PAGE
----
Don Cragun wrote:
> Thanks for bringing this to my attention.
> The format shown in
> http://blogs.sun.com/chrisg/entry/mutliple_time_zones_for_cron is not
> allowed by the current standards. The standards say that entries in
> crontab files are of three types:
> 1. Blank lines (i.e., spaces and tabs only terminated by a newline)
> 2. Comment lines (i.e., lines whose first non-blank character is '#')
> 3. The standard 6 field crontab entry specifying the minute, hour, day
> of month, month of year, day of week, and command to be executed by
> the shell.
> So, lines like:
> are not allowed.
> But, since lines like:
> # TZ=GMT
> # TZ=US/Pacific
> are allowed by the standard, you can do the same thing in a manner
> compatible with the standard.
However that could leads you to interpreting comments which would be bad.
Which standard would we be in breach of?
It seems that the choices being offered are:
1) Go with my suggestion. Which at least to me seems the most clear.
2) Add the variables to comments which could lead to us interpreting
existing crontab files incorrectly if they already contain:
# TZ= ....
and if we were to add other variables, HOME being one that would be
truly useful as I mentioned in another email in the thread. We end up
with a poorer user experience while complying to a standard that would
allow a customer to copy the crontab file to another system.
Could we only allow the variables when using /usr/bin/crontab rather
than /usr/xpg/bin/crontab ?
> For the record, I have also seen suggestions lately that $SHELL
> should affect the shell used to run cron jobs. The standard also says
> that this is not allowed. The values of $HOME, $LOGNAME, $PATH, $SHELL
> and, although not explicitly mentioned, $TZ in the environment
> inherited by crontab are not allowed to be used by default. But this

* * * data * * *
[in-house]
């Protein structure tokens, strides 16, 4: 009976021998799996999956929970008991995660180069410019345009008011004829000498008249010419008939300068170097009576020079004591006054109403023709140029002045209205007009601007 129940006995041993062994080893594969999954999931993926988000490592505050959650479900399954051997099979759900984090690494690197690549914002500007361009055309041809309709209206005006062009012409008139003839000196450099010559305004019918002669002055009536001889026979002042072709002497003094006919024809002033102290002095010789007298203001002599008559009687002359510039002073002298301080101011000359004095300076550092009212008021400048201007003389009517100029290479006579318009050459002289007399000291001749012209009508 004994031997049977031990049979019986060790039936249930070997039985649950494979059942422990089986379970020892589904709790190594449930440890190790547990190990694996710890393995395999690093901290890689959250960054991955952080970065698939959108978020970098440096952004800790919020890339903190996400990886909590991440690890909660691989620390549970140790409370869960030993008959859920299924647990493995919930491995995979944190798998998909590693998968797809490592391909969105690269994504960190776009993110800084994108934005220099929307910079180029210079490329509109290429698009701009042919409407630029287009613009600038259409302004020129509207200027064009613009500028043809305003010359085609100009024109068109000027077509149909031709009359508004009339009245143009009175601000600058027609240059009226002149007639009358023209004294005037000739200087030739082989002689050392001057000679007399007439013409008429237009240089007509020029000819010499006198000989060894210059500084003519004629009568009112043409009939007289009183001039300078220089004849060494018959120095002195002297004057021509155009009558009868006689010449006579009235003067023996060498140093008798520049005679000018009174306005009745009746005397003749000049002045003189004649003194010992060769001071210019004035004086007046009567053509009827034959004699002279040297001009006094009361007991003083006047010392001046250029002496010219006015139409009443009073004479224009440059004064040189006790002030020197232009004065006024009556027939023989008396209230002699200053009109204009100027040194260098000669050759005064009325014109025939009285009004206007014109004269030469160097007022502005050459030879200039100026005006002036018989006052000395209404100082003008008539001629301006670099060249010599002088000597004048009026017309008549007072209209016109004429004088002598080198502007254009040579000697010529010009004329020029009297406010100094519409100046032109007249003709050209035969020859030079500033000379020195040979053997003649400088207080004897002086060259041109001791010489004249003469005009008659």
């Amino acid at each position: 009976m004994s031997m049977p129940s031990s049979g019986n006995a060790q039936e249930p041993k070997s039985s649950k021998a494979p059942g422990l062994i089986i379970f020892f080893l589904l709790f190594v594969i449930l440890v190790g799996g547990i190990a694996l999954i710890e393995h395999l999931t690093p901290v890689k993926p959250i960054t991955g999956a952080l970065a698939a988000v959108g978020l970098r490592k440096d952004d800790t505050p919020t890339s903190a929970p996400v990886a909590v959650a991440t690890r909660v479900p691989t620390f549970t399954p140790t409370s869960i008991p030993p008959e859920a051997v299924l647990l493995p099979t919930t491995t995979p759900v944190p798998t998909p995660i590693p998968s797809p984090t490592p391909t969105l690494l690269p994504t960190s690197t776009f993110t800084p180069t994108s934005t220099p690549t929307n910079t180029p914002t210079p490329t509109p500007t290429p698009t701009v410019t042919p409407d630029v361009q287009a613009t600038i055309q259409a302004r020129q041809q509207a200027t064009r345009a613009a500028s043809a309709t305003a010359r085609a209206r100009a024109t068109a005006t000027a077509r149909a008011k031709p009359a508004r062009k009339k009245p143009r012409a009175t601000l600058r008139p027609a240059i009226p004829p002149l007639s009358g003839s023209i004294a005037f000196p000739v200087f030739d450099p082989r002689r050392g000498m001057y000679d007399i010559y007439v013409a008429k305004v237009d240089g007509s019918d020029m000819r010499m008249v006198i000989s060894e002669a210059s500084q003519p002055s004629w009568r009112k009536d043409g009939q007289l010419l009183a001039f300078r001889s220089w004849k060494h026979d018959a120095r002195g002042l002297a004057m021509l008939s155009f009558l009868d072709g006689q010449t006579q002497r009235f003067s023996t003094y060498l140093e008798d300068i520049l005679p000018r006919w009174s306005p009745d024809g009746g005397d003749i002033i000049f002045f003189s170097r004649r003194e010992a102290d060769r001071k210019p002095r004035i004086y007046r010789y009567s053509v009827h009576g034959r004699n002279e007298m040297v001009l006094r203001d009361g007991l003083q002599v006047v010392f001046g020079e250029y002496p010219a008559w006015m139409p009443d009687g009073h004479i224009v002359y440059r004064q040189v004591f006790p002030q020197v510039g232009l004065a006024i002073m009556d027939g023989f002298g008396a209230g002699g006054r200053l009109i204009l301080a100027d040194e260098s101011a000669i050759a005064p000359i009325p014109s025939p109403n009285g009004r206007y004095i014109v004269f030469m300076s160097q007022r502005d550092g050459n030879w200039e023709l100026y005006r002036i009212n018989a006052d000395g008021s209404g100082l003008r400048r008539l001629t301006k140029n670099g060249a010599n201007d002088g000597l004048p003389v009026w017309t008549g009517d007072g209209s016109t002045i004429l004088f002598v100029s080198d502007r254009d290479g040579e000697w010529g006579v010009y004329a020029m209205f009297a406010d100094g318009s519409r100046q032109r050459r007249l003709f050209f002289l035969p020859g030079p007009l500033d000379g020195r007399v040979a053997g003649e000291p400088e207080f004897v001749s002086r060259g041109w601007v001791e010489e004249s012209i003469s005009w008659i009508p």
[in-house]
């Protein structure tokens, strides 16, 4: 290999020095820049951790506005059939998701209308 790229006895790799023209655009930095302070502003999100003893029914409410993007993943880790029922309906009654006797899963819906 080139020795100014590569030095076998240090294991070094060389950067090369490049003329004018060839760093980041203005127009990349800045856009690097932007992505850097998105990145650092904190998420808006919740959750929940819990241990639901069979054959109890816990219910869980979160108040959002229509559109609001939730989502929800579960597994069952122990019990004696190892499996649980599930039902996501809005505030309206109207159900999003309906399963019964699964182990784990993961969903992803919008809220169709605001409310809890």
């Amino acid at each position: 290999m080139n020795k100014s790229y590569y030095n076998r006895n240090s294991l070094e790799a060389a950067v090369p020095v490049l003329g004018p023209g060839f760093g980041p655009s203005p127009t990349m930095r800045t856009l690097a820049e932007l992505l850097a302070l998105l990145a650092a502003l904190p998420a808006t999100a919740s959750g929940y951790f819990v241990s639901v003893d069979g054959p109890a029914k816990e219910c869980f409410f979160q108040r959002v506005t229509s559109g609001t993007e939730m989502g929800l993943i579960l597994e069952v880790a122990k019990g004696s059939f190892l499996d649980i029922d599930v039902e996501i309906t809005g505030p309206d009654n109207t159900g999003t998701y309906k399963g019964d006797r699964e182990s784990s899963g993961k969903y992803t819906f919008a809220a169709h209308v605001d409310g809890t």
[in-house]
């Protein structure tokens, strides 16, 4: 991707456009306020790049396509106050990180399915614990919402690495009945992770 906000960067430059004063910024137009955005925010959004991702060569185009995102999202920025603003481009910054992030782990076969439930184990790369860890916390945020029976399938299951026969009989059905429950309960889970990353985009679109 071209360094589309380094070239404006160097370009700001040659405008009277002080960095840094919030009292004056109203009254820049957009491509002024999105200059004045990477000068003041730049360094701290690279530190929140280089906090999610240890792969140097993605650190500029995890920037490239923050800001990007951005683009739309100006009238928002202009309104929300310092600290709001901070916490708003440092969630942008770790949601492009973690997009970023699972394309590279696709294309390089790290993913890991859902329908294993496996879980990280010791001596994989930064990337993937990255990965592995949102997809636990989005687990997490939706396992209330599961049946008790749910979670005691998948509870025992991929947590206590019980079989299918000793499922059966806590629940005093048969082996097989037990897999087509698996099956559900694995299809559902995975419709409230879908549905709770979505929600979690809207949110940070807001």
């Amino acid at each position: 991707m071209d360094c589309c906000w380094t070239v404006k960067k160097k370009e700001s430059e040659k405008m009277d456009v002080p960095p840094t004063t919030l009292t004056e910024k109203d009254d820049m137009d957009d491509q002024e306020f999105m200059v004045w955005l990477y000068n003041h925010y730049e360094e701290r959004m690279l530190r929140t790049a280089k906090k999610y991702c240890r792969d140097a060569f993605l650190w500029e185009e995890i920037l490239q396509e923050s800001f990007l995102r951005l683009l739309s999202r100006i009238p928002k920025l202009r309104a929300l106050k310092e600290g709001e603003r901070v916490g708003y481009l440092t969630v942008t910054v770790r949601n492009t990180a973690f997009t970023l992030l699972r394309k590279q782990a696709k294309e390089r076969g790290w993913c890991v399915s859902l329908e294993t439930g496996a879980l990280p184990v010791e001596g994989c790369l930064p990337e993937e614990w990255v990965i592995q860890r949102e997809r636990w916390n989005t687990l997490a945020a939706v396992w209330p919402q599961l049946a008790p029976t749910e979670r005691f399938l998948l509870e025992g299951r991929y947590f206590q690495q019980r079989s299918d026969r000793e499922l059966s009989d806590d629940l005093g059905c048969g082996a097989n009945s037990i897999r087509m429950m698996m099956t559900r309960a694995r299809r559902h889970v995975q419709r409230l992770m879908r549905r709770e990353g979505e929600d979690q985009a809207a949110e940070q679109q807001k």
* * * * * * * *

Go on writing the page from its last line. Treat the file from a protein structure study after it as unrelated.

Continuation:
> can be done and still meet standards requirements by using
> implementation specific extensions such as command line options. I.e.,
> the standard allows for option to be specified when crontab is invoked
> to add a cron job. So, something like:
> crontab [-H HOME_value] [-L LOGNAME_value] \
> [-P PATH_value] [-S SHELL_value] \
> [-T TZ_value] [file]
> would be legal and the values specified could be stored as comments in
> the crontab file.
> Note also that a lot of this can be done today with no changes
> to cron or crontab. You can set TZ in the environment of the command
> to be executed using the following form:
> * 8 * * * TZ=US/Eastern date > /tmp/out8
> which will write a date stamp to the console every minute of the 8
> o'clock hour of the local timezone displayed with US Eastern Time Zone
> time stamps. It is trickier when using subshells as in your example
> where you would have to use:
> * 8 * * * TZ=US/Eastern;export TZ;(/usr/bin/date ; /usr/bin/date -u) >
> if you're using /usr/bin/crontab to add the job. /usr/bin/crontab uses
> a SVID3 compatible shell which does not support variable assignment in
> an export statement. If you're using /usr/xpg4/bin/crontab or
> /usr/xpg6/bin/crontab, the same crontab entry could be written as:
> * 8 * * * export TZ=US/Eastern;(/usr/bin/date ; /usr/bin/date -u) >
> Whether you would want to use this form obviously depends on
> whether you want the time at which the command will be executed and the
> output of commands run to be controlled by the alternate TZ setting, or
> you just want the output of the commands run to be controlled by the
> alternate TZ setting.
The TZ actually needs to work on within cron so that the time of the
event is run at the correct time according to that timezone.
The extra variables are potentially useful when they effect cron. TZ &
HOME and to a lesser degree SHELL & PATH (since you can do this with a
script). I fail to see the usefulness of allowing the setting of LOGNAME
since cron would clearly not honour this.
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